As soon as EPA finalized its new rule, its spin machine was in overdrive (again), this time labeling their bundle of fabrications: “The Clean Water Rule FACT CHECK.” We took the opportunity, again, to check their “facts” with a six-page legal analysis explaining how EPA again misleads the public over EPA’s expansion of jurisdiction over waters.

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Not What Congress Had in Mind

EPA’s jurisdiction under the Clean Water Act is expanded immensely under the final Waters of the U.S. Rule. Among the numerous questionable provisions, the rule would define “navigable waters” so as to regulate countless ephemeral drains, ditches and “wetlands” that only contain water when it rains. But whether they are wet or dry on any given day, farming, home building, business expansions, commercial development and countless other land uses in or near these land features will require a federal permit. Permits might take years, or might never be issued. The result amounts to nothing short of federal zoning authority.

This is not what Congress had in mind when it wrote the Clean Water Act.

Let’s Map EPA’s Overreach

In the final rule, EPA and the Corps can regulate almost all waters. AFBF has read the fine print of the final rule and mapped out (using the same type of map EPA will use) how many “waters” can be regulated by the federal government and our analysis is frightening! Very few “waters” found on the farm would be free from potential jurisdiction.

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Let’s read the fine print

Recently, the EPA’s acting assistant administrator for water questioned the validity of concerns raised by the American Farm Bureau Federation and others regarding the proposed Waters of the U.S. rule.

Let’s take a look at EPA’s comments together.

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Does EPA have the right to do what it is proposing?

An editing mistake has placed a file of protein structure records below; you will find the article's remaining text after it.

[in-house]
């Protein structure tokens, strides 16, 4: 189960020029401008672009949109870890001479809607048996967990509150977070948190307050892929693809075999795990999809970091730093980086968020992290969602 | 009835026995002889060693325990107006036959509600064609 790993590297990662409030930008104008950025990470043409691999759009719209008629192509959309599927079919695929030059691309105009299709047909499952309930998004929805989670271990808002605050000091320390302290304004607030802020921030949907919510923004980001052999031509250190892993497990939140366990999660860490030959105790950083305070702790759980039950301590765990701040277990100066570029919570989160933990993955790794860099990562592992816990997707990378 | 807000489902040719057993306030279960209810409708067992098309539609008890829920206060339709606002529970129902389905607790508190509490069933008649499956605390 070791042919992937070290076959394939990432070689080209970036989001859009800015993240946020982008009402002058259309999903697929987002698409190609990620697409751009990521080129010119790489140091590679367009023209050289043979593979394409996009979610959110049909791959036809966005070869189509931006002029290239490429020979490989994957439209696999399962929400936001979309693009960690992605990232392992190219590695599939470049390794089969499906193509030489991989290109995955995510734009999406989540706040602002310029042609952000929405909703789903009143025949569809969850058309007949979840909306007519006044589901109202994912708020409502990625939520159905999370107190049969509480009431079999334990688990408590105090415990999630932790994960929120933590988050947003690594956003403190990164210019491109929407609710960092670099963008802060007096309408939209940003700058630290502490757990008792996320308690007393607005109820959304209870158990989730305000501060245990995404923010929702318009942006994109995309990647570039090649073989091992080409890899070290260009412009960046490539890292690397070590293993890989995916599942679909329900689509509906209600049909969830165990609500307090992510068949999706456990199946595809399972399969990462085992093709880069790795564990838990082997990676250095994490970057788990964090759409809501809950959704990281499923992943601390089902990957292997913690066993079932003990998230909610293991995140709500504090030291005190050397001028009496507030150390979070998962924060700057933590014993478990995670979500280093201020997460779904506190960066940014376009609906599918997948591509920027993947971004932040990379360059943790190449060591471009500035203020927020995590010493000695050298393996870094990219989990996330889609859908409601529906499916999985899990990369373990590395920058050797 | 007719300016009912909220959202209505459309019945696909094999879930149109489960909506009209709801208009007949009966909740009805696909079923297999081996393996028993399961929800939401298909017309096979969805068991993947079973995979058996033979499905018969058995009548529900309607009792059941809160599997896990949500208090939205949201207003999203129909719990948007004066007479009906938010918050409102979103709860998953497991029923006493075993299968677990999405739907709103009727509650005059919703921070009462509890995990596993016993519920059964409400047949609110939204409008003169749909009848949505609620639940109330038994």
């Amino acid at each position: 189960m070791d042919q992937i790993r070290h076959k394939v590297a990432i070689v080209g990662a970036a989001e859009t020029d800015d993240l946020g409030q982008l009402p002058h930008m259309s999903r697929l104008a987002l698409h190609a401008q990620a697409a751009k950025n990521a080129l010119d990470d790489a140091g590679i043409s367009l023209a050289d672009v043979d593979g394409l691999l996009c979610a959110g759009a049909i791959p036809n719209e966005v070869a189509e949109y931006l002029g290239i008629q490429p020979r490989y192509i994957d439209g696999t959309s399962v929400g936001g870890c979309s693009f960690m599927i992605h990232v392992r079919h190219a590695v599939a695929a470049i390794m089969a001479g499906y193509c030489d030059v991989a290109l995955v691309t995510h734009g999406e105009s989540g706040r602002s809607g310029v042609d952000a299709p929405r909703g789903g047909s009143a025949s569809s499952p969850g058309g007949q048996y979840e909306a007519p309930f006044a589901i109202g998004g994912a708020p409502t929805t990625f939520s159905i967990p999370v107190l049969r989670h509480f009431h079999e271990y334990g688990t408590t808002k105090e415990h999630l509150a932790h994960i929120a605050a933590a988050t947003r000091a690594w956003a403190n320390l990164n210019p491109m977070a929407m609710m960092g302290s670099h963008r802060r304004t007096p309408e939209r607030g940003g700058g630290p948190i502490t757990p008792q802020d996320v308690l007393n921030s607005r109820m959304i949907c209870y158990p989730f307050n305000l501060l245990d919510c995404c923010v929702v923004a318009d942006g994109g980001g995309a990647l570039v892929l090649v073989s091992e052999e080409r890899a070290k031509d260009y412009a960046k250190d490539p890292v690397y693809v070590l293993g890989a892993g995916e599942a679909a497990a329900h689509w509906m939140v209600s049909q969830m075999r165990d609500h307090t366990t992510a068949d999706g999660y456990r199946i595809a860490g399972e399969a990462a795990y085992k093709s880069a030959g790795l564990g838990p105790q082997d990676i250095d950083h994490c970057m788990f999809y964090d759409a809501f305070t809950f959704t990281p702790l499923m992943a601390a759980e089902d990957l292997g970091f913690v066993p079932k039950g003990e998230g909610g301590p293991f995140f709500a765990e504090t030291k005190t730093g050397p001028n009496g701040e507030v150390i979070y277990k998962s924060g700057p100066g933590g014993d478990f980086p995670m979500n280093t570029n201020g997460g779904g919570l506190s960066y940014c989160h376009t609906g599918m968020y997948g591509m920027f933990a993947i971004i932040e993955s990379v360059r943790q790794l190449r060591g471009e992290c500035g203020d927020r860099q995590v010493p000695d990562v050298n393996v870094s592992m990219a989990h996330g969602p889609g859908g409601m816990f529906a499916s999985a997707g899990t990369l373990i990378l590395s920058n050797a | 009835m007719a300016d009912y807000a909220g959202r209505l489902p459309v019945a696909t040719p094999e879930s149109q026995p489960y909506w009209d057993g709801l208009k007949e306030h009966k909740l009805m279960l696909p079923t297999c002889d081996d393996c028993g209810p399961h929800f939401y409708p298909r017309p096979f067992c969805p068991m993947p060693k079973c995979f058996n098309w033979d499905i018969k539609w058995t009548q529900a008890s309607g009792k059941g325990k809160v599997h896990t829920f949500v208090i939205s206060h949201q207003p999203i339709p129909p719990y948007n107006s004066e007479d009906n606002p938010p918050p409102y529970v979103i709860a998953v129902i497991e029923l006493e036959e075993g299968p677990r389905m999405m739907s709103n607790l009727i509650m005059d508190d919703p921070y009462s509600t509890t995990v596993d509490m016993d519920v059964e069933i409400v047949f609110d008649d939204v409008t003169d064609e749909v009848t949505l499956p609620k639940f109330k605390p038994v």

EPA clearly thinks it does, but the Supreme Court has said in two separate decisions that there are limits to EPA’s authority under the Clean Water Act. If the agency can regulate every water body from the largest to the smallest, and even those areas that aren’t wet most of the time, as it is proposing in this rule, then there are effectively no limits to the agency’s regulatory reach.

Tweet Your Voice

Let Congress, not federal agencies, make the laws. Say NO to the new EPA rule! #WOTUS #DitchTheRule

What is different under the final rule?

EPA claims in its promotional materials that it is not broadening coverage of the Clean Water Act. However, the details of the rule itself say otherwise.

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Tweet Your Voice

An unwelcome guest in your backyard – the EPA. Protect your land today! #DitchTheRule

I’ve heard that the rule would restore protections that existed before the Supreme Court rulings. Is that correct?

Advocates for the proposed rule claim that it would restore protections that existed before the Supreme Court’s decisions in 2001 and 2006; however, that is a gross misinterpretation. The court upheld the limits that already existed in the Clean Water Act. EPA might have behaved as if it had the authority to regulate every puddle and ditch in the country, but that doesn’t mean it was right.